To my wife: you’ve endured for years and have always stood by my side. You knew me when I didn’t know myself. You saw in me something worth hanging on to though to me it’s always been a mystery. By the time I finally get home we will have been apart for more than five years. That’s a long time for two people in love to be apart. It’s the hardest thing I do each day; live without you.
Like our children, you have added to your history and sadly, also like me and the children, it’s a history we’ve not shared. You’ve been the only parent at two college graduations and a wedding, been the only child at two funerals, lost two dear pets, advanced your career, moved a child across the country, traveled, and more. These things have changed your outlook on life, what’s important to you, and how you want to live life. Fortunately, we write daily, talk on the phone several times a week, and visit monthly so I know your thoughts around these things but until we live together, I really won’t know your changed world and how you move through it.
Things won’t be the same. They can’t be. We’d never survive. You’d never survive. As you’ve changed, so have I. I’ve become much more objective about my past actions and now see them in an honest light. I try to objectively evaluate my present thoughts, emotions and actions and work to assure they’re healthy and rational. I consciously, and conscientiously, carry your desires and needs in my heart and work to weight my desires and needs against yours in a caring and respectful way. I look at people differently now and care about them in new ways. And I have God and faith and hopes for eternity. I’m mostly new.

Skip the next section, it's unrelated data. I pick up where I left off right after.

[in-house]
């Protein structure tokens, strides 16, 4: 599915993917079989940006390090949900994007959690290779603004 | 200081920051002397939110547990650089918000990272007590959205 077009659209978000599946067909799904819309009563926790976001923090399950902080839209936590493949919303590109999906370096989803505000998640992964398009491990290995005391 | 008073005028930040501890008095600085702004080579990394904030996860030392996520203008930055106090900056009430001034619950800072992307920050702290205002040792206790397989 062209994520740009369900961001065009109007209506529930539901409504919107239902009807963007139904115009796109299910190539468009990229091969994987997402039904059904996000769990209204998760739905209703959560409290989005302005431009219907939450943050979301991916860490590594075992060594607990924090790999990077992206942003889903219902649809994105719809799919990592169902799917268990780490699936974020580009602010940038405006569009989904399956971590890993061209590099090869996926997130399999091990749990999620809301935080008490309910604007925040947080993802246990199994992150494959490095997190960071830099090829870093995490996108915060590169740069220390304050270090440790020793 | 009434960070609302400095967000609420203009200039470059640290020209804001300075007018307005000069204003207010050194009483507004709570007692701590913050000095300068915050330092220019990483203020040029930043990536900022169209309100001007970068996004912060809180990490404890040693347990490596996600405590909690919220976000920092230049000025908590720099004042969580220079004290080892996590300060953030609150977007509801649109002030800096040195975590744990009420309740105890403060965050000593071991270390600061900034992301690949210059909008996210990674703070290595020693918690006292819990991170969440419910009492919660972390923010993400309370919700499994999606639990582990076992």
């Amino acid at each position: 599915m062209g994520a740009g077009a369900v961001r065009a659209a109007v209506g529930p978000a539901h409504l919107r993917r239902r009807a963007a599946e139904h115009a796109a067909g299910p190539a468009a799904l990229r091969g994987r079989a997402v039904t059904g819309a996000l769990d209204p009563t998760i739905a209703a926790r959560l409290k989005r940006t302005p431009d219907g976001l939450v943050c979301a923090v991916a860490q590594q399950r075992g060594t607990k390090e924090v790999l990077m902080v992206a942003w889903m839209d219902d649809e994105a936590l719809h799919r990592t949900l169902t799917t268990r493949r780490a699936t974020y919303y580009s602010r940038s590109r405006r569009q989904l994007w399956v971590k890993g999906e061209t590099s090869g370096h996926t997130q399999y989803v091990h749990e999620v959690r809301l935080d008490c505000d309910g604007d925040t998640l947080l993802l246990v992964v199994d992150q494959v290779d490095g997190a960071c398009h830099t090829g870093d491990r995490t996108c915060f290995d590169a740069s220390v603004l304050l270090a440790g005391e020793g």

I want to share the new me with you. I want to be the friend, lover, and husband you want and need but I’m not sure how. I ask myself every day how do I reintegrate into a daily life with you and do so in a healthy, loving, and supportive way? What do I do? How do I do it? What do I say? How do I say it? What will it take for you to feel safe with me in all measures? Just as with the kids, it will take time, effort, belief, trust, and vulnerability for us to get there. Which leads to the heart of it all:
The real, gnawing, clawing, fear: I will fail you again.
What I know: I love you. Always have and always will. My heart is open. I want us as one. That by your actions you love me and want the same.
To my wife and children: I know my words here are clumsy. How do I actually capture all I think, feel, hope for, and fear in just a few short paragraphs? I know there’s a lot left out; a lot missing. Please don’t think I don’t know how complex this really is. In a real way you are also victims of my actions. I know this. The bruises, the wounds, are deep and painful. Please join me in taking that first step toward each other. Help me to build bridges across that abyss. We can move at whatever pace you like. We can run, walk, crawl, or sit quietly side by side.
My heart is open.